So if you’re in a period of very low interest rates, both stock and bond prices are very high. But a bond portfolio may still nevertheless be lower in risk because while stocks are almost always long duration assets, your bonds may not be. Even though bonds and stocks may be equally richly valued, there is still benefit from owning bonds as well as stocks because of this lower risk. The ETF GOVT, for example, holds Treasuries from 1-30 years maturity, in market weights so that the maturity and duration are in concentrated in the 3-7 year range. Because of the turning over of short term bonds, even though the price has declined 3-4% this year, interest distributions have been growing at a 15-20% annual rate.
Real physical assets like gold have zero duration. There is no future cash flow involved. So no interest rate factor, just inflation. This results in their having a price behavior profile unlike either stocks or bonds and therefore the potential for further diversification benefit.
Cash, as in physical currency and money in checking accounts, is also an asset of zero duration. Checking accounts, more broadly referred to as “demand deposits”, are also called “current accounts” for this reason. Again, inflation is the only driver of value, but in this case it’s better to look at it the other way around … changes in the value of the currency are what cause changes in the general price level. If the currency depreciates, we call it inflation; if it appreciates, it’s deflation. But unlike the case with the other asset classes, these changes are normally obscured from direct view because of our habit of using the currency itself as our unit of measuring value. It can’t be emphasized enough that this is an arbitrary choice … our money is a financial security not unlike a stock or a bond and it changes in value just the same. In contrast to other securities though, we observe those changes in value not as a “price” of the dollar, but in the prices of other things. If for instance the prices of stocks, bonds, copper, gold, etc. all move in the same direction, we could just as well conclude that the main mover was the currency unit we used to measure those prices with, as opposed to some metaphysical conspiracy between these fundamentally different things. If our dollars change in value, and we use dollars as a pricing unit, it’s manifested not as a change in the price of a dollar (that’s still a dollar), but in the changes in the prices of other things. For more on this, see Measuring Inflation.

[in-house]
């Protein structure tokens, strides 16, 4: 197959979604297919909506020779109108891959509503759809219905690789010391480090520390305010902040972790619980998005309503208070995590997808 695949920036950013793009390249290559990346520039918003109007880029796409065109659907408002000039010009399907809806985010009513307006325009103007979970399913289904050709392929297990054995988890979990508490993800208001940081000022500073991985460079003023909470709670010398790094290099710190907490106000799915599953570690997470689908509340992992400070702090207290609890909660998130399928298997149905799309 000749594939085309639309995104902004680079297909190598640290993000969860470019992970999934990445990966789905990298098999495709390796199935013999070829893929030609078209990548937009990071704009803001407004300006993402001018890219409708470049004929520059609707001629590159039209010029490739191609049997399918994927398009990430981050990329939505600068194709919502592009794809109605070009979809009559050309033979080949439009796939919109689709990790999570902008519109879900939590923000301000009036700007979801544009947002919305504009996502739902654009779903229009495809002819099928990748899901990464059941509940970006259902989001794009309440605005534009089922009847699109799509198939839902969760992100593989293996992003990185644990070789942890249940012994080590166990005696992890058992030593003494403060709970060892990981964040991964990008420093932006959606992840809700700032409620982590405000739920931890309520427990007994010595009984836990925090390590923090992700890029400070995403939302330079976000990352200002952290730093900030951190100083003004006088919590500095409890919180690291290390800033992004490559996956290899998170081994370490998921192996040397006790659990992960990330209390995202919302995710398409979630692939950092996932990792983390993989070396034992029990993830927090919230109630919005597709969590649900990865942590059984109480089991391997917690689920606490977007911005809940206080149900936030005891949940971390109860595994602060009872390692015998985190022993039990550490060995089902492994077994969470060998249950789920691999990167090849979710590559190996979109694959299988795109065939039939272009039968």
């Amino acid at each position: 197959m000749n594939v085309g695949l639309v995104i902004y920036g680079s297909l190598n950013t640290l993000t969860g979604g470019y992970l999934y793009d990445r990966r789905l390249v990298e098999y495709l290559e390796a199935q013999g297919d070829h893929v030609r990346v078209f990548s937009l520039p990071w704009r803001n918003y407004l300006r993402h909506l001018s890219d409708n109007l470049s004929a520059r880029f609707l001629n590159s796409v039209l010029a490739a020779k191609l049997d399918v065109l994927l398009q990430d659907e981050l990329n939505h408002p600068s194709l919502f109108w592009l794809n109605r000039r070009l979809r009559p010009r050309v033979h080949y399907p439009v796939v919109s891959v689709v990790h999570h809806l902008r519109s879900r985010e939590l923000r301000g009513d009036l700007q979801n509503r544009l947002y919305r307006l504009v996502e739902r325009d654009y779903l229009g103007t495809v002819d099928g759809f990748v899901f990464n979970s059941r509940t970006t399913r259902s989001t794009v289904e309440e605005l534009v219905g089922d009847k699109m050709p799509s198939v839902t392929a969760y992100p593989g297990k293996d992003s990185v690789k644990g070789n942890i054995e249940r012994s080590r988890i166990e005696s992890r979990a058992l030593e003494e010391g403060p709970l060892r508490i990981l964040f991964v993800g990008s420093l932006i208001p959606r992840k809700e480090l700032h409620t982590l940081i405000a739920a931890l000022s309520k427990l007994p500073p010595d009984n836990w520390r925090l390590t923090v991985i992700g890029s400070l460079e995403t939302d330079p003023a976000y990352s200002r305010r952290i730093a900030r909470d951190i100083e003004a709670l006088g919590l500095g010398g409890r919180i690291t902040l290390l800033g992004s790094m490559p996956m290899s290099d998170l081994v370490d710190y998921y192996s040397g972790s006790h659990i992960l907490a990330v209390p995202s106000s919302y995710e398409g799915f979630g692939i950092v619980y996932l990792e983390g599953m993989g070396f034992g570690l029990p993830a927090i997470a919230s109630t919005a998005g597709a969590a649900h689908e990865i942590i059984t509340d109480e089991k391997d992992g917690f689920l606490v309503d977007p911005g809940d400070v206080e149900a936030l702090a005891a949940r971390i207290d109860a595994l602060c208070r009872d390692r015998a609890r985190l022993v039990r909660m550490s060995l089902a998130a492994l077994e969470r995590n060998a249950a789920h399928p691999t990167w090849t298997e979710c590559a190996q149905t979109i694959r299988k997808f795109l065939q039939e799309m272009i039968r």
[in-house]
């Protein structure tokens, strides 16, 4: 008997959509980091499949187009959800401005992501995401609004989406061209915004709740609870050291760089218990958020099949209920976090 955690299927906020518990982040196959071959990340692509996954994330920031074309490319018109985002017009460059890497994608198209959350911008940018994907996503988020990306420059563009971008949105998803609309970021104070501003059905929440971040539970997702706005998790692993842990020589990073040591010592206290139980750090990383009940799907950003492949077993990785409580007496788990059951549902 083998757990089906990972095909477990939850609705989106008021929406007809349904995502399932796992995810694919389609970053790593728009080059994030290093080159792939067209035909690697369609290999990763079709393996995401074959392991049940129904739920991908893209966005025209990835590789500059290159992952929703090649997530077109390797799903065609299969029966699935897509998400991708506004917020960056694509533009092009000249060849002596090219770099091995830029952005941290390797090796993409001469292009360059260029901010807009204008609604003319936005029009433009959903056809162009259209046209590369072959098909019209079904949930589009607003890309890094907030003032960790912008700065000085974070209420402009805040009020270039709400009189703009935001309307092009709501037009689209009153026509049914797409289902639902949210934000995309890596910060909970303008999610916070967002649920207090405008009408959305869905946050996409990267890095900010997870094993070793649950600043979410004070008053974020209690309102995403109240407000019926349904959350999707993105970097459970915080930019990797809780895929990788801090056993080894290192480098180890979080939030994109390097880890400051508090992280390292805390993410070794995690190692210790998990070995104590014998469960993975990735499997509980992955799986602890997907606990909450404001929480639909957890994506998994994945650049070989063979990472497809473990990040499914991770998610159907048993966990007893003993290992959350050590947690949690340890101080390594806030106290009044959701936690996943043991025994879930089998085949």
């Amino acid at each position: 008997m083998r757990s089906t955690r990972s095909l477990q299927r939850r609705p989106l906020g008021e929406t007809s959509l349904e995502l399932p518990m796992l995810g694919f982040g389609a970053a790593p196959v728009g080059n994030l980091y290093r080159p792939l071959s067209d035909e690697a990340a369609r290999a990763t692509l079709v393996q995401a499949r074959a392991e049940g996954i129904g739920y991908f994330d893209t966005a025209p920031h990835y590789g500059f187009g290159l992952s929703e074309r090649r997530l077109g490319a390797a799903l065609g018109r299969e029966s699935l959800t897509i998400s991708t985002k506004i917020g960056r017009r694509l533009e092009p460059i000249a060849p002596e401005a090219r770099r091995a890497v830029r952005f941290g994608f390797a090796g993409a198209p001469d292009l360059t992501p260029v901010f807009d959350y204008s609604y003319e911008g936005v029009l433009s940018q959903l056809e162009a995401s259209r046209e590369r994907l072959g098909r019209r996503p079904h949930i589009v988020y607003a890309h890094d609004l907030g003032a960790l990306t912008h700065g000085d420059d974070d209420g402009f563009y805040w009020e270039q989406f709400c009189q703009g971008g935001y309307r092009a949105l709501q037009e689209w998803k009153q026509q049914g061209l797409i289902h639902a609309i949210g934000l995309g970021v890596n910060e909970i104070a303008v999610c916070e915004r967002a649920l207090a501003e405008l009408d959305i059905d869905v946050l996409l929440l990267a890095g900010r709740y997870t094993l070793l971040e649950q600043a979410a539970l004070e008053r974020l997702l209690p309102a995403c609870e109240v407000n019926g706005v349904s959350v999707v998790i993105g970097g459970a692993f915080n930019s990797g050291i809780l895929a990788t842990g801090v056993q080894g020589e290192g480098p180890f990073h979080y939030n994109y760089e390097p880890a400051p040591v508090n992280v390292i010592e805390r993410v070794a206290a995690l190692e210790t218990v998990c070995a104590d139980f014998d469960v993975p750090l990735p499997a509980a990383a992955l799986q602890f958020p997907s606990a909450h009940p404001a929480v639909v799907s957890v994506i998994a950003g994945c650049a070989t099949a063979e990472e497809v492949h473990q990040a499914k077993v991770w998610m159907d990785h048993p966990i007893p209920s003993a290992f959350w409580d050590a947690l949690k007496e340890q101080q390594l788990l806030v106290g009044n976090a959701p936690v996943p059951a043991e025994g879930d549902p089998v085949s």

There’s one other wrinkle that needs our attention. Most corporations are capitalized with both equity and debt. This means that their stock is not a pure equity investment, but one with an embedded negative position in bonds. It has built in leverage. So to get to just neutral in terms of equity exposure, an allocation to stocks would have to be balanced with some allocation to bonds. The amount varies over time, but here in 2018 this is an especially significant issue because corporate America is carrying record levels of debt.